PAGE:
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Writing Advice

In this section, you will find a collection of blogs dedicated to writing advice. So, if your manuscript is starting to drive you crazy, or you’re not sure how to get started, read on for the push you need to create your masterpiece.

Writers' Groups - Are They Any Good?

Writing advice

Before I became a mother, I vowed I would never join a mother and baby group.  Before I had twins, I vowed I would never join a twins and multiple births group. Before I set out to become a published writer, I vowed I would never join a writers’ group.

Guess what?  I joined all three.

It’s not that I couldn’t manage on my own. I consider myself to be self-sufficient, self-disciplined and rigorously independent. Yet, there have been undeniable benefits to joining all these groups. Here are some.


Empathy  

Only mothers of twins know how annoying it is when, oblivious to your bedraggled appearance and bloodshot eyes, someone says, ‘Oooh, I always wanted twins.’  Only writers know how annoying it is when, oblivious to your bedraggled appearance and bloodshot eyes, someone says, ‘Oooh I always wanted to write a book.’ It’s good to meet up with people who truly understand your experiences, with whom you can enjoy a good moan and …

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New Year's Writing Resolutions for 2015 & Every Year Thereafter

Writing

I am terrible at keeping New Year's resolutions – awful, in fact. You’ve probably seen me, lumbering by your house every morning from New Year’s Day until January 8th, wearing brand new running shoes and a pained expression, breathlessly muttering “I think I might be about to keel over”. You won’t see me after that, though, and that’s because by then, the only place I can be found is lying horizontally on the sofa, while my new jogging shoes get transformed into upcycled plant pots for the porch. But last year, there was an exception to my failed list of resolutions. Just one, but it was the one that I was sure was harder than all of my goals put together. Last year, out of the eight New Year’s resolutions I scrawled down in the front of my diary – along with save money (ha!) and of course, jog three times per week (double ha!) – was “finish my novel, once and for all, no matter what”, and it was the one resolution I saw through to the end.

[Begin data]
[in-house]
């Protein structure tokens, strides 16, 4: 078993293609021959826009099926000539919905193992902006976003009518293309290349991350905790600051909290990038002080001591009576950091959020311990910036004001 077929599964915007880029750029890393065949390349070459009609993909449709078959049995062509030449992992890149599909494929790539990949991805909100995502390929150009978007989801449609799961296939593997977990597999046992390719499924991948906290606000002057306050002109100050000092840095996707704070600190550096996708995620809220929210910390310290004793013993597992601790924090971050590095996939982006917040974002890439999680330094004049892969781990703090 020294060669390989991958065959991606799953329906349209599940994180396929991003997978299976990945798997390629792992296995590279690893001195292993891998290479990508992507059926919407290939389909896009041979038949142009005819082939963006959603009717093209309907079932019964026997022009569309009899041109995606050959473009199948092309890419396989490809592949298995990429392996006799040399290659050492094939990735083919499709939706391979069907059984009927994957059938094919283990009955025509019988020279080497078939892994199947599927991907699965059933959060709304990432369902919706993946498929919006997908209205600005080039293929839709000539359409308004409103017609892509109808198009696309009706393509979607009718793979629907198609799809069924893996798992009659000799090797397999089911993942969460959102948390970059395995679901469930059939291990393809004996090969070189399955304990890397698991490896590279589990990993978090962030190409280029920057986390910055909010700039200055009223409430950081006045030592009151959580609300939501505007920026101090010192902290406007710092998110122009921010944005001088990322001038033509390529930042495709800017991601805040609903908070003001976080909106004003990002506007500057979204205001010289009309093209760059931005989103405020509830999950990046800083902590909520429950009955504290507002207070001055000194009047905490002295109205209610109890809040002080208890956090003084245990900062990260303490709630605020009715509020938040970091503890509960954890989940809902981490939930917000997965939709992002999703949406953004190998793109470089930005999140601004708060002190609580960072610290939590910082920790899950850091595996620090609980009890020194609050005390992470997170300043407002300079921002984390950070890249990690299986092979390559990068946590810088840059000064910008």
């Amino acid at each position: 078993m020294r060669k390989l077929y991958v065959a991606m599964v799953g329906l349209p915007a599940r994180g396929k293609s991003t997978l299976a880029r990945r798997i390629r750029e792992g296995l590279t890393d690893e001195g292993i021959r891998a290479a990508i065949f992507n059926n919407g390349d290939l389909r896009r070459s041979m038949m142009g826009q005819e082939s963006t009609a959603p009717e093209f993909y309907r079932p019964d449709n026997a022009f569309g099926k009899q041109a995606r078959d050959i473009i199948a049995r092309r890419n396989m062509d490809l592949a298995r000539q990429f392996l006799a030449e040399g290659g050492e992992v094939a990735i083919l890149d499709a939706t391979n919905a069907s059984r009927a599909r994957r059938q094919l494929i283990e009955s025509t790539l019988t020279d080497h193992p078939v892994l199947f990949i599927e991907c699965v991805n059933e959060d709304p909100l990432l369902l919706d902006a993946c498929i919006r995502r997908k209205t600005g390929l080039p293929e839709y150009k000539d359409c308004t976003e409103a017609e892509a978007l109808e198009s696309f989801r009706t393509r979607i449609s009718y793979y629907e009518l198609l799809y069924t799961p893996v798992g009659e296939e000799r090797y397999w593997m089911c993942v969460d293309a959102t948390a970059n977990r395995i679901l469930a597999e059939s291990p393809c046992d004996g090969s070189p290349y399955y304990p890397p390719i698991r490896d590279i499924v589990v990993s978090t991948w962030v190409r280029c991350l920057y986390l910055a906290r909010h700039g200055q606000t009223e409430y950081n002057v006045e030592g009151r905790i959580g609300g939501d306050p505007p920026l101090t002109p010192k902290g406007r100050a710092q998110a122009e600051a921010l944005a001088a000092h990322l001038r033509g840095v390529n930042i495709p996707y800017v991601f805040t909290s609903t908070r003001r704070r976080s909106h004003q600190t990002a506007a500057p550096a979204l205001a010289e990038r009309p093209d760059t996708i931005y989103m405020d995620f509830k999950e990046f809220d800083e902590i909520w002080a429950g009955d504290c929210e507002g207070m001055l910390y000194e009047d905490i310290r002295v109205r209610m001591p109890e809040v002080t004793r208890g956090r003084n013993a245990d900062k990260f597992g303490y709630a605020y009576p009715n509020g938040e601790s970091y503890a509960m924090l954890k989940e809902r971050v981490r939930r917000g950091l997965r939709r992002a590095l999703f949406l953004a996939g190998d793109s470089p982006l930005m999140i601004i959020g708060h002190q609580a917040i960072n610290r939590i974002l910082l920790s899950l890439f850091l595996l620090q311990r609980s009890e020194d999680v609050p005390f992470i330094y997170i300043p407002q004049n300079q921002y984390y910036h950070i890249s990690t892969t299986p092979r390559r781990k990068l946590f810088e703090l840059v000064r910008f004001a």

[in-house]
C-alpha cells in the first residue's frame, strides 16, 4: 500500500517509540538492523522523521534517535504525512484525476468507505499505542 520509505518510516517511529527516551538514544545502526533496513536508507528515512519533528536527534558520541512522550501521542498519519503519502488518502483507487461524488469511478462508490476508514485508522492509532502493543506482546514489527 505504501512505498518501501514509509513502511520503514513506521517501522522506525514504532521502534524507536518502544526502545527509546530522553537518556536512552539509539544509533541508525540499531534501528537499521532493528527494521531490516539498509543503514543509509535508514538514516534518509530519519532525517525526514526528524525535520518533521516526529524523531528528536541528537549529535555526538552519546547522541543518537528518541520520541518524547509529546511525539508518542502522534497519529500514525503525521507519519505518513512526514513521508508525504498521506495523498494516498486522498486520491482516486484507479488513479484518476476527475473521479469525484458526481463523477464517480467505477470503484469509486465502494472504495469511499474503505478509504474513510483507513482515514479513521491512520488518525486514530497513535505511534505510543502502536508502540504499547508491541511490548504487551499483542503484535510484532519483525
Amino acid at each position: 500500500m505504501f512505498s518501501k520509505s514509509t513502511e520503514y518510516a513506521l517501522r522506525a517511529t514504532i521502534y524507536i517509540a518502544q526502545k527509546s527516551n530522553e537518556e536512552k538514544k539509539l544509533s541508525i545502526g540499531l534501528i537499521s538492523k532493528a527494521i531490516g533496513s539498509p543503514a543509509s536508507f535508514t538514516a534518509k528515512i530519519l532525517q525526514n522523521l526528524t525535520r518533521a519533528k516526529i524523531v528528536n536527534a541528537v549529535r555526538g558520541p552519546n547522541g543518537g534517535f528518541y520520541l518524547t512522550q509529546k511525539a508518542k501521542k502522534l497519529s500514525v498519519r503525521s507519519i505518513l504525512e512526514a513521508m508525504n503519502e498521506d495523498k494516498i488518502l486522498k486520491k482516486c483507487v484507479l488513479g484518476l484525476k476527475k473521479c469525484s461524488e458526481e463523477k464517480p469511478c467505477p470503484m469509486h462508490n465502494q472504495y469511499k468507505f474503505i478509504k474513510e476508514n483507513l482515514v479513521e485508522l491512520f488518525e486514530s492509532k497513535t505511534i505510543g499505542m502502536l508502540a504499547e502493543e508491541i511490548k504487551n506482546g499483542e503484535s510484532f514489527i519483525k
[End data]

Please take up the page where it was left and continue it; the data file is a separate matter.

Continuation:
So, as I sit down, …

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Copyright & IP – Friend or Foe?

Writing advice

I need to be careful what I say and exactly how I say it, but copyright is everywhere. A quick search on the news section on Google (other search engines are available) shows ‘about’ 194,000,000 results - quite some number. Headlines, currently on the first page of the search, range from musicians threatening to sue UK.gov to digital copyright issues affecting car modifications. And small businesses complaining about a lack of transparency from copyright collection societies to the curious case of the Sherlock Holmes copyright saga after the US Supreme Court refused an appeal.

For authors, copyright and intellectual property (IP) can be scary words. But these are words that really matter, no matter how fearful you might be of them, especially with the emergence of digital media and the way information is retrieved.

It may sound very dry, but if you’re a self-published author you need to fully understand all facets of your IP, including copyright. This will …

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Write With...Cesca Major

Cesca Major

Over the past four weeks, debut novelist Cesca Major has been asking the questions you, as a writer, need to know the answers to. Currently writing her second novel, her series of vlogs encourages you to write alongside her; tacking the questions and problems that arise together and thinking about your writing in a wider context - a kind of what, why and where of writing. 

You can now read her final vlog, on pinning down what your novel is really about, here. As her series comes to an end, we thought it was time to round up all four vlogs in one place. Listed below you can find each week's vlog and the questions (and answers) she discusses in each.


Week 1: Genre - why are you writing and who are you writing for?

Week 2: Research - What do you need to research and how much time should you spend researching?

Week 3: Where - where do you write and how can it help you as a writer?

Week 4: What - what's your writing really about and how can you find your logline?


Fortunately, Cesca has many …

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To Plan or Not To Plan

Helen Jones

‘I may not have gone where I intended to go, but I think I have ended up where I intended to be.’ Douglas Adams


There are as many ways to write a story as there are writers, each of us taking our own journey to the end of the tale, discovering which methods work best for us as we commit words to paper. As I continue to learn more about the process, I’ve discovered that most of those methods tend to fall into one of two groups; planners and pantsers – I’m assured these are the technical terms and they can be defined as follows:


Planner: Writes a detailed plan of their novel, chapter by chapter, making sure loose ends are tied up, that the story progresses at an acceptable pace and the desired conclusion is met. Often this is in a chart format. Then they start to write.

Pantser: Starts to make a plan, has a few ideas, or one idea, or maybe a couple of characters. Starts to write and realises they had no idea what the story was actually …

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